The league-wide hard-hit rate (Hard%) is up. Like, way up, at its highest level by far in the 17 years Baseball Info Solutions has measured and tracked the statistic.

Yet league-wide home runs are down, and way down, too, not in the whole history of the game but at least in the context of the recent Juiced Ball EraTM. Hard-hit rates and power, as measured by home runs or isolated power (ISO), increased steadily and in tandem from 2015 through 2017. You’d expect, then, that if the ball were still juiced in 2018, the league’s highest hard-hit rate ever might produce the highest league ISO ever.

No such luck, though; 2018’s .161 ISO falls a full 10 points short of last year and a tick short of 2016. Which is odd, see, because batters are hitting the ball harder than ever. Since 2015, when sabermetricians first noticed the ball was juiced…

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Diagnosing Jon Gray

In a fairly surprising turn of events, the Rockies demoted Jon Gray Saturday. Gray has arguably been baseball’s most enigmatic pitcher this year, posting a career-worst 5.77 ERA supported by career-best peripherals — e.g., a 13.4% swinging strike rate (SwStr%) underpinning a 28.9% strikeout rate (K%), and fielding independent metrics of 2.78 xFIP, 3.08 FIP, and 3.15 SIERA. Given our most basic sabermetric understandings of baseball, Gray should be a very good pitcher, even if he pitches half his starts at hitters’ paradise Coors Field.

I have written about how a common-breed Rockies pitcher’s peripherals might be penalized for calling Coors Field home (Gray inspired this bit of research as well). FIP metrics generally underestimate ERA by anywhere from 0.8 to 1.3 runs for home starts (compared to 0.0 to 0.2 runs for road starts), suggesting that Rockies pitchers may underperform (a) their FIPs by 0.35 runs or (b) their SIERAs by 0.65 runs — given error bars, maybe more.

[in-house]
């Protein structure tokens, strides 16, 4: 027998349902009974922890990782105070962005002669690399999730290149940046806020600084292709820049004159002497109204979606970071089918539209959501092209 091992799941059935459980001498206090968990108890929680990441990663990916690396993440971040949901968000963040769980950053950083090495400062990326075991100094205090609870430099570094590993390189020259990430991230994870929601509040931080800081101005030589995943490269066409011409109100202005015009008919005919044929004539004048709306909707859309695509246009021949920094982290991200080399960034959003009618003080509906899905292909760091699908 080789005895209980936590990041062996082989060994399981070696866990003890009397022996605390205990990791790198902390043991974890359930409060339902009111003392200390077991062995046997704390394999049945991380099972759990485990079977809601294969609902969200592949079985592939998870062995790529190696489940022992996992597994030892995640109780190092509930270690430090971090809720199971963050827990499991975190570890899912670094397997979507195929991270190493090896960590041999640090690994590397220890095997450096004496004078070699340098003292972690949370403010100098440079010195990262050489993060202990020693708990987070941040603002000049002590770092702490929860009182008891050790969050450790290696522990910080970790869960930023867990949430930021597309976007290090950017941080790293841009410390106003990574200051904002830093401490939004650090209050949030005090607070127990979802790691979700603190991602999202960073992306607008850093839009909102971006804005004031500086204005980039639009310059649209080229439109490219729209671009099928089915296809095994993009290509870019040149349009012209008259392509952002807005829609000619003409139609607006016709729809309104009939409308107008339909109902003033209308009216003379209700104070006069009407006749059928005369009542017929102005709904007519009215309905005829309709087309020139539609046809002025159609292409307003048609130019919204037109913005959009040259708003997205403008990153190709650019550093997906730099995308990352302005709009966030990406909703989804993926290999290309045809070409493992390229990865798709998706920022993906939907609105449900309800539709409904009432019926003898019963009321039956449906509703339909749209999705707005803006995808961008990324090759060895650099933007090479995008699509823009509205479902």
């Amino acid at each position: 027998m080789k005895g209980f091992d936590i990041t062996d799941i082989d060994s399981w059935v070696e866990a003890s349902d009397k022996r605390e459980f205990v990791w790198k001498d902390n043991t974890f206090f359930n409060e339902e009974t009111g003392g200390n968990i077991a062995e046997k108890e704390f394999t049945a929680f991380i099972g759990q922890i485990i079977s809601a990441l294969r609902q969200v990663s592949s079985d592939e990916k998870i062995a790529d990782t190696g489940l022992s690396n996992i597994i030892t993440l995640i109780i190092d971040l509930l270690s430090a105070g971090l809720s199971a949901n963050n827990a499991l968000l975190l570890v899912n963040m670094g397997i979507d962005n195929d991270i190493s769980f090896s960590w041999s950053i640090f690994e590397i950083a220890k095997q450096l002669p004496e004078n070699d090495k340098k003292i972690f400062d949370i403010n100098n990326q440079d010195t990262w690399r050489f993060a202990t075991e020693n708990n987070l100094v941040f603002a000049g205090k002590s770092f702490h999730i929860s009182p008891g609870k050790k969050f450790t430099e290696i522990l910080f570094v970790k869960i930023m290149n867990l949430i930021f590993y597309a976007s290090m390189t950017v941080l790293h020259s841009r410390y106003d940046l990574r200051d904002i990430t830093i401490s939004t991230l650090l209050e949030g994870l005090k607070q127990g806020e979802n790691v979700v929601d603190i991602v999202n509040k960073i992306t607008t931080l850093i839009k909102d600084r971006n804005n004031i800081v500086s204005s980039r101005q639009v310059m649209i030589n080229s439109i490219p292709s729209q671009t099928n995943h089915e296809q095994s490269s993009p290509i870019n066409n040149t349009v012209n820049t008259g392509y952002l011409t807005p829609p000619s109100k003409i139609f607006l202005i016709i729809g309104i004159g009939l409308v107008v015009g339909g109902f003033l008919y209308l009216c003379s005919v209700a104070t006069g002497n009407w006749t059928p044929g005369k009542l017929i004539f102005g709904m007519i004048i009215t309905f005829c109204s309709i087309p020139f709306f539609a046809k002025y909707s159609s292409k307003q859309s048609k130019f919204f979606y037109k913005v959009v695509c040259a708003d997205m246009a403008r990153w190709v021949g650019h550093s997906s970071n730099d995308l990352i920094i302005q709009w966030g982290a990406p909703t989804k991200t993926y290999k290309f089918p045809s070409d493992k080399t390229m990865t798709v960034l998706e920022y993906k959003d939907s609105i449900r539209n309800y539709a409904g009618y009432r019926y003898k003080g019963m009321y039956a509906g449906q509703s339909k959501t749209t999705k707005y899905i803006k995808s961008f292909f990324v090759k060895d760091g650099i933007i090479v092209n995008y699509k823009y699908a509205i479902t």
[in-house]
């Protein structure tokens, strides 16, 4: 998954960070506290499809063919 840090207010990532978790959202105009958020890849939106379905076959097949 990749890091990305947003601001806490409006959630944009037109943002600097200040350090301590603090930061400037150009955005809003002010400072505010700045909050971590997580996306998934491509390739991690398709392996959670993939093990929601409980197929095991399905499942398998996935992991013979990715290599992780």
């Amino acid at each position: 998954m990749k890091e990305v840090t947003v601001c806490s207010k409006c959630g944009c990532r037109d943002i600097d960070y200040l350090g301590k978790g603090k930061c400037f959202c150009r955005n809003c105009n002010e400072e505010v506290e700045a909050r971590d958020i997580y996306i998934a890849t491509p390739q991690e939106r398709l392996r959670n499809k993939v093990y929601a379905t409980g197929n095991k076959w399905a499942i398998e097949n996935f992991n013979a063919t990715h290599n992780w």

Still, that doesn’t explain why Gray’s ERA is nearly 6 right now. I shed light on the ridiculousness of the move; his strand rate (LOB%) is suppressed and his batting average on balls in play (BABIP) is elevated, even compared to his uniquely bad baselines. I’m not sure there’s much more to it.

Nick Mariano of RotoBaller noted here that Gray’s fastball has been incredibly hittable since his debut and especially this year. Despite my thoughts on the inevitability of regression in Gray’s favor, I wanted to pursue Mariano’s train of thought a little further. Gray’s fastball is bad, but how bad? And why?

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Modeling SwStr% and GB% Using Velocity and Movement